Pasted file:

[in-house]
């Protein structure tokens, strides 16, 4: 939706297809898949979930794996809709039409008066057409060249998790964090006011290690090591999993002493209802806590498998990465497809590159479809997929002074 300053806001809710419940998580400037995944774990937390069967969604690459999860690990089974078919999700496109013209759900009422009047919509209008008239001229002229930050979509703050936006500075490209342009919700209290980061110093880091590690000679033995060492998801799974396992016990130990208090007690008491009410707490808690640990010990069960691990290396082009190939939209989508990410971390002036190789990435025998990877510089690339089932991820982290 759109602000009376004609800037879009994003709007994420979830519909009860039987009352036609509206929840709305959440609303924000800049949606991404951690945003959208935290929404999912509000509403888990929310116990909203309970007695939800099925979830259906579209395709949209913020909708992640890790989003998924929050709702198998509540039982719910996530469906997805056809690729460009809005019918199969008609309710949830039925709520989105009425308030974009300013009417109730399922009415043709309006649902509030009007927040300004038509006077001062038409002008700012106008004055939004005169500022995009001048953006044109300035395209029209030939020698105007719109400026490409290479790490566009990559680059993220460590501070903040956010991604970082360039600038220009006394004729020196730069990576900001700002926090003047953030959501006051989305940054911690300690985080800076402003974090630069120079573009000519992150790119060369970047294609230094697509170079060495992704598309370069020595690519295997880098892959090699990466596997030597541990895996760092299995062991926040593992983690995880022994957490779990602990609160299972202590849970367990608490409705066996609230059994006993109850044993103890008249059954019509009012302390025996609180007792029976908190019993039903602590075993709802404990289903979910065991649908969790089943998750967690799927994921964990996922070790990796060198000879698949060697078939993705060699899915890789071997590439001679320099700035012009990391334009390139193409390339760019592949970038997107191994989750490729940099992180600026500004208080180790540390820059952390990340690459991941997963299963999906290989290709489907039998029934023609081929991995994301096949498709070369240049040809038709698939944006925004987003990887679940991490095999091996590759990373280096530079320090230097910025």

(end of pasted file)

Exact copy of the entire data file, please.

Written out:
[in-house]
């Protein structure tokens, strides 16, 4: 939706297809898949979930794996809709039409008066057409060249998790964090006011290690090591999993002493209802806590498998990465497809590159479809997929002074 300053806001809710419940998580400037995944774990937390069967969604690459999860690990089974078919999700496109013209759900009422009047919509209008008239001229002229930050979509703050936006500075490209342009919700209290980061110093880091590690000679033995060492998801799974396992016990130990208090007690008491009410707490808690640990010990069960691990290396082009190939939209989508990410971390002036190789990435025998990877510089690339089932991820982290 759109602000009376004609800037879009994003709007994420979830519909009860039987009352036609509206929840709305959440609303924000800049949606991404951690945003959208935290929404999912509000509403888990929310116990909203309970007695939800099925979830259906579209395709949209913020909708992640890790989003998924929050709702198998509540039982719910996530469906997805056809690729460009809005019918199969008609309710949830039925709520989105009425308030974009300013009417109730399922009415043709309006649902509030009007927040300004038509006077001062038409002008700012106008004055939004005169500022995009001048953006044109300035395209029209030939020698105007719109400026490409290479790490566009990559680059993220460590501070903040956010991604970082360039600038220009006394004729020196730069990576900001700002926090003047953030959501006051989305940054911690300690985080800076402003974090630069120079573009000519992150790119060369970047294609230094697509170079060495992704598309370069020595690519295997880098892959090699990466596997030597541990895996760092299995062991926040593992983690995880022994957490779990602990609160299972202590849970367990608490409705066996609230059994006993109850044993103890008249059954019509009012302390025996609180007792029976908190019993039903602590075993709802404990289903979910065991649908969790089943998750967690799927994921964990996922070790990796060198000879698949060697078939993705060699899915890789071997590439001679320099700035012009990391334009390139193409390339760019592949970038997107191994989750490729940099992180600026500004208080180790540390820059952390990340690459991941997963299963999906290989290709489907039998029934023609081929991995994301096949498709070369240049040809038709698939944006925004987003990887679940991490095999091996590759990373280096530079320090230097910025």